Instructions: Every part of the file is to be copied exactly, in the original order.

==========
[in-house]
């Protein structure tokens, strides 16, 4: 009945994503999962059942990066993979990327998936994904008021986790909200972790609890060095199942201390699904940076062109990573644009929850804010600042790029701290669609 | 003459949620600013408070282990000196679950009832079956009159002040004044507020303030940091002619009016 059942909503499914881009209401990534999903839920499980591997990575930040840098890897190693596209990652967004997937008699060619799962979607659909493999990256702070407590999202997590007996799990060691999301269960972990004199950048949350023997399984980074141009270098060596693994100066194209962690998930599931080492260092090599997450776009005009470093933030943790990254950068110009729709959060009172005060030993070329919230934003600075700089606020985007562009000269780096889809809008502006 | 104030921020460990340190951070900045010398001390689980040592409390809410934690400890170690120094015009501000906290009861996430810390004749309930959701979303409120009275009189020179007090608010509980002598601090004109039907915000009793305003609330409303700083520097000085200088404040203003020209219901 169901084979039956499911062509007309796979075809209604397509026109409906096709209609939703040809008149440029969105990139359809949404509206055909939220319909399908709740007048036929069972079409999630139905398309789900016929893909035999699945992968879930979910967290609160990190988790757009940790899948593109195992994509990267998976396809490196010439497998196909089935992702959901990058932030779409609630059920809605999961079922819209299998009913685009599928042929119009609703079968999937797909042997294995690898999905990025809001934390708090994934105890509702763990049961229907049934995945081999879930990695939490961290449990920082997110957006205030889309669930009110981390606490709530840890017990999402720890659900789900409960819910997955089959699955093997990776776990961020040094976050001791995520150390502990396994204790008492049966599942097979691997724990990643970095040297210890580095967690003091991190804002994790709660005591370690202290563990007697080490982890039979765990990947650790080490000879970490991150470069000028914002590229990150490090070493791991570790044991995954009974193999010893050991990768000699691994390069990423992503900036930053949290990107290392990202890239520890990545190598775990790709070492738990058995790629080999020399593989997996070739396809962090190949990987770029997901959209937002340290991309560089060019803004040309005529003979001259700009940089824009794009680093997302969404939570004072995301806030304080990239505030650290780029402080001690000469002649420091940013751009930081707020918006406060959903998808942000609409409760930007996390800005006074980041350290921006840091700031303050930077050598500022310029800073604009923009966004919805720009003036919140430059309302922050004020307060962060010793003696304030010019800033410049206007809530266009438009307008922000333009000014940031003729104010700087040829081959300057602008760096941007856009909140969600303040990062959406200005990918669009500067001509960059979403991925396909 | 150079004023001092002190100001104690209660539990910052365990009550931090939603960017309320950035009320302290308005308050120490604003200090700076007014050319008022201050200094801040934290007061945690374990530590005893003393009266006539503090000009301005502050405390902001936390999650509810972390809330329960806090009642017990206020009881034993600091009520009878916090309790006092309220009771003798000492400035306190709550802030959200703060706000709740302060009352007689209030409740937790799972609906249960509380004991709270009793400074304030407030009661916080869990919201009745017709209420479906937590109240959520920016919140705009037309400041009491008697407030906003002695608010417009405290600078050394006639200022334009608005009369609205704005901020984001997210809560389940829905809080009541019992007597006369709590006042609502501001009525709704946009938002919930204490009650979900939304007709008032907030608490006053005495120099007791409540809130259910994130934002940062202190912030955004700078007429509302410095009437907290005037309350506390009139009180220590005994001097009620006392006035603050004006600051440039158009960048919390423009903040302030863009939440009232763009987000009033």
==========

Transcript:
[in-house]
């Protein structure tokens, strides 16, 4: 009945994503999962059942990066993979990327998936994904008021986790909200972790609890060095199942201390699904940076062109990573644009929850804010600042790029701290669609 | 003459949620600013408070282990000196679950009832079956009159002040004044507020303030940091002619009016 059942909503499914881009209401990534999903839920499980591997990575930040840098890897190693596209990652967004997937008699060619799962979607659909493999990256702070407590999202997590007996799990060691999301269960972990004199950048949350023997399984980074141009270098060596693994100066194209962690998930599931080492260092090599997450776009005009470093933030943790990254950068110009729709959060009172005060030993070329919230934003600075700089606020985007562009000269780096889809809008502006 | 104030921020460990340190951070900045010398001390689980040592409390809410934690400890170690120094015009501000906290009861996430810390004749309930959701979303409120009275009189020179007090608010509980002598601090004109039907915000009793305003609330409303700083520097000085200088404040203003020209219901 169901084979039956499911062509007309796979075809209604397509026109409906096709209609939703040809008149440029969105990139359809949404509206055909939220319909399908709740007048036929069972079409999630139905398309789900016929893909035999699945992968879930979910967290609160990190988790757009940790899948593109195992994509990267998976396809490196010439497998196909089935992702959901990058932030779409609630059920809605999961079922819209299998009913685009599928042929119009609703079968999937797909042997294995690898999905990025809001934390708090994934105890509702763990049961229907049934995945081999879930990695939490961290449990920082997110957006205030889309669930009110981390606490709530840890017990999402720890659900789900409960819910997955089959699955093997990776776990961020040094976050001791995520150390502990396994204790008492049966599942097979691997724990990643970095040297210890580095967690003091991190804002994790709660005591370690202290563990007697080490982890039979765990990947650790080490000879970490991150470069000028914002590229990150490090070493791991570790044991995954009974193999010893050991990768000699691994390069990423992503900036930053949290990107290392990202890239520890990545190598775990790709070492738990058995790629080999020399593989997996070739396809962090190949990987770029997901959209937002340290991309560089060019803004040309005529003979001259700009940089824009794009680093997302969404939570004072995301806030304080990239505030650290780029402080001690000469002649420091940013751009930081707020918006406060959903998808942000609409409760930007996390800005006074980041350290921006840091700031303050930077050598500022310029800073604009923009966004919805720009003036919140430059309302922050004020307060962060010793003696304030010019800033410049206007809530266009438009307008922000333009000014940031003729104010700087040829081959300057602008760096941007856009909140969600303040990062959406200005990918669009500067001509960059979403991925396909 | 150079004023001092002190100001104690209660539990910052365990009550931090939603960017309320950035009320302290308005308050120490604003200090700076007014050319008022201050200094801040934290007061945690374990530590005893003393009266006539503090000009301005502050405390902001936390999650509810972390809330329960806090009642017990206020009881034993600091009520009878916090309790006092309220009771003798000492400035306190709550802030959200703060706000709740302060009352007689209030409740937790799972609906249960509380004991709270009793400074304030407030009661916080869990919201009745017709209420479906937590109240959520920016919140705009037309400041009491008697407030906003002695608010417009405290600078050394006639200022334009608005009369609205704005901020984001997210809560389940829905809080009541019992007597006369709590006042609502501001009525709704946009938002919930204490009650979900939304007709008032907030608490006053005495120099007791409540809130259910994130934002940062202190912030955004700078007429509302410095009437907290005037309350506390009139009180220590005994001097009620006392006035603050004006600051440039158009960048919390423009903040302030863009939440009232763009987000009033």